When my son had both his arms amputated, he was less anxious about the recovery and more anxious that people wouldn’t like him.
“Mom,” he said, “will people still like me?”
“I have no idea,” I told him.
He had gotten brown recluse bites on both forearms. On the left, a few inches down from his elbow. On the right, on his wrist. Only a very special boy can manage to get two brown recluse bites in the same afternoon, playing in a tame backyard. Calamine lotion did not work.
Now he has a stub of a left arm and down to the elbow of his right arm. He’s recuperating adequately.
A neighbor gave us a three-legged poodle—as though everyone expects me to knock the legs off the chairs and tables too. My son is not doing as well as the poodle, who, according to the neighbor, recovered its ability to squat and poop mere hours after waking up from its amputation.
I spoonfeed my son. Oatmeal, ice cream. He flops his stubs around uselessly in their tight white bandaging and moans.
“Shall I cut off my arms?” I say. “Anything for you, dear one.”
“Tell me about my brother,” he says.
“Oh, your brother,” I say. “A sweet child. He knew how to smile.”
My son smiles.
“Would you look at that, a smile,” I say. “You know, your brother had so many arms he was always begging us to cut some of them off,” I say. “We never did.”
“Did you leave them on to punish him?” says my son.
“Yes,” I say.
“Mom,” he says, “will you close the window?”
“What am I, your slave?” I ask, but I do it.
“Never mind, I want it open,” he says.
While I’m opening it, he says, “What happened to my brother?”
“People without arms aren’t allowed to ask that question,” I say.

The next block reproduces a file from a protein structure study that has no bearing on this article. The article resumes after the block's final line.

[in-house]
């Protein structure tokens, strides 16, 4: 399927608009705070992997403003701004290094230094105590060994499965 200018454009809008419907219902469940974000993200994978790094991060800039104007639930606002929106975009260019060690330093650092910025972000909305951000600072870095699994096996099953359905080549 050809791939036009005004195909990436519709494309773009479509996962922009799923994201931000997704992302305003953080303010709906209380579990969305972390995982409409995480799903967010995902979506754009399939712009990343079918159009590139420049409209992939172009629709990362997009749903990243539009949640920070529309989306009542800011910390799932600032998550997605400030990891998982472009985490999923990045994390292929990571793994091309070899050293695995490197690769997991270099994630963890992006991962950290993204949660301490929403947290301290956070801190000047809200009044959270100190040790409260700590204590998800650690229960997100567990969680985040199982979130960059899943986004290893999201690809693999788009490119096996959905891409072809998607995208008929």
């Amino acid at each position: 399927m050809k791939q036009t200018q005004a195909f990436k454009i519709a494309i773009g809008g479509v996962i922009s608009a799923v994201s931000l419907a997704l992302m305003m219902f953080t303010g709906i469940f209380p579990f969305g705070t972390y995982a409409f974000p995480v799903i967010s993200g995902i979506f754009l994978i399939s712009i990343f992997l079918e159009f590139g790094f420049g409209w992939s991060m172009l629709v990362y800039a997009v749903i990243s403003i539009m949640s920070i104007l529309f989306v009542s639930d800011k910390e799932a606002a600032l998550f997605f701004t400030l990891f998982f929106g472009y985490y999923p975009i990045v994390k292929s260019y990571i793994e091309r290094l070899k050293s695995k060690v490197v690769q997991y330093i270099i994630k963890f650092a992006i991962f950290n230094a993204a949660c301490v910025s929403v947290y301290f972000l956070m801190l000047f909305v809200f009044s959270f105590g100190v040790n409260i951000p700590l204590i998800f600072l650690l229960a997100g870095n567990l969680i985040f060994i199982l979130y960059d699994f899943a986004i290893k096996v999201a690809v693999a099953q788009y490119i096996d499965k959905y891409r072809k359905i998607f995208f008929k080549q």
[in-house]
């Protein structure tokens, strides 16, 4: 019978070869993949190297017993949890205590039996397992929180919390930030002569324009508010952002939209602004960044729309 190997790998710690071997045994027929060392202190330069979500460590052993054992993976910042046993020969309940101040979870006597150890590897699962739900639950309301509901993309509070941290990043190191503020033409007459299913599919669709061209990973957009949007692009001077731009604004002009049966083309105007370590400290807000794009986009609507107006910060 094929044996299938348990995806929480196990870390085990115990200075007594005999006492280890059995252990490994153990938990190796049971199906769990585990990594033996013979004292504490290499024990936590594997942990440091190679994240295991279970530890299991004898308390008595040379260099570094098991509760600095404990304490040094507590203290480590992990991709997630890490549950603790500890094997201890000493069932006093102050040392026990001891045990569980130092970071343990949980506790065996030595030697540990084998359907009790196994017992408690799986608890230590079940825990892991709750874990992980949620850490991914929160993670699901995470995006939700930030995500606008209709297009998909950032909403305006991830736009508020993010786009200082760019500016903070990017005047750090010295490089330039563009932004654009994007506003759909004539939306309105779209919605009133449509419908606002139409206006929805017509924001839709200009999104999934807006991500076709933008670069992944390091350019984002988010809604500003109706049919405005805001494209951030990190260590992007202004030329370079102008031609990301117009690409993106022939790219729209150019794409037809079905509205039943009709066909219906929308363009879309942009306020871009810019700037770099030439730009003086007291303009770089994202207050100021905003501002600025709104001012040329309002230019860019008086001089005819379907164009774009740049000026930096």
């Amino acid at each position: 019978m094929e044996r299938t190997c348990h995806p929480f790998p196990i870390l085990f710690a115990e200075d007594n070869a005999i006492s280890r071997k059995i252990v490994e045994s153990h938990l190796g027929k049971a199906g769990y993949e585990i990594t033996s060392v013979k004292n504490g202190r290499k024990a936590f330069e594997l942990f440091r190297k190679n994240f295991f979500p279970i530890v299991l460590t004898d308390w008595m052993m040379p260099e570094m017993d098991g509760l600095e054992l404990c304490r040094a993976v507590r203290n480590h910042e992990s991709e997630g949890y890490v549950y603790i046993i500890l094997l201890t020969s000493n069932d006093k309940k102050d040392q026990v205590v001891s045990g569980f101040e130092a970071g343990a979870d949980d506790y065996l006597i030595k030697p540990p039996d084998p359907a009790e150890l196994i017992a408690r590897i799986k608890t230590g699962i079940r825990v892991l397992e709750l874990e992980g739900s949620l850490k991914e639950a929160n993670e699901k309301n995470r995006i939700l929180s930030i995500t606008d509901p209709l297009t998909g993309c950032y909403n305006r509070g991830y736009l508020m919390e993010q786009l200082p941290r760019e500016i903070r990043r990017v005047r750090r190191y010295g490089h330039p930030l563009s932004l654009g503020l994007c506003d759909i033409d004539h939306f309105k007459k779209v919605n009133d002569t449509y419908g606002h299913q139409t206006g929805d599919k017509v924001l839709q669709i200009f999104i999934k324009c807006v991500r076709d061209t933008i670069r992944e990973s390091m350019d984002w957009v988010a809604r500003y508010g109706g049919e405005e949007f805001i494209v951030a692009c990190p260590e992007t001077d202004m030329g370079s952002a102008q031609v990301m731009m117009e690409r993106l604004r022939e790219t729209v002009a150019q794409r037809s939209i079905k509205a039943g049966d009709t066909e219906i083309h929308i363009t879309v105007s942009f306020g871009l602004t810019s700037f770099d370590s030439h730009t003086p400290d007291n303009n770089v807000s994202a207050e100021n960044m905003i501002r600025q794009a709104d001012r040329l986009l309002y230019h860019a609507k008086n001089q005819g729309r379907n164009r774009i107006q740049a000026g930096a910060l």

“I still have arms,” says my son.
“Your brother grew very lonely because everyone hated him because he had the wrong number of arms,” I say.
“Mom,” he says.
“People hate people with the wrong number of body parts,” I say. “There’s no way to get around it.”
“Stop,” he says.
“Your brother had some run-ins with the law,” I say. “They had to call in special police forces to handcuff him, because of the unique situation with his arms.”
“I don’t believe that. Close the window,” he says.
I go to the window.
“Where’s my brother? Where’s Dad?” asks my son.
“One day, when I least expected it, they turned into brown recluses and left for the back yard,” I say, closing the window and returning to the kitchen, where my table is supplicating on the floor.
In the evening, my chief activity is picking up things I’d already flung to the floor in a rage and flinging them to the floor again.
The next day, I painkill my son and sponge-bathe him. His little trainwreck of body.
“It’s not true about my brother and dad turning into spiders,” says my son.
“Right-o,” I say. “Good one.”
“Tell me the truth,” says my son.
“You’re a great kid, everyone thinks so,” I say. “Despite your astonishing susceptibility to spider bites.”
“Do my brother and dad think so?”
“They love you more than I do,” I say. “And that’s the truth.”
And finally one quiet morning the doorbell rings. The poodle yaps. My son, prone on his arm-rail cot in the living room, does not stir.
I answer the door. “It’s your brother!” I call to my son. “Your brother!”
It’s the man with the prostheses.
“I brought these for you,” he says to my son, pointing at him with four arms.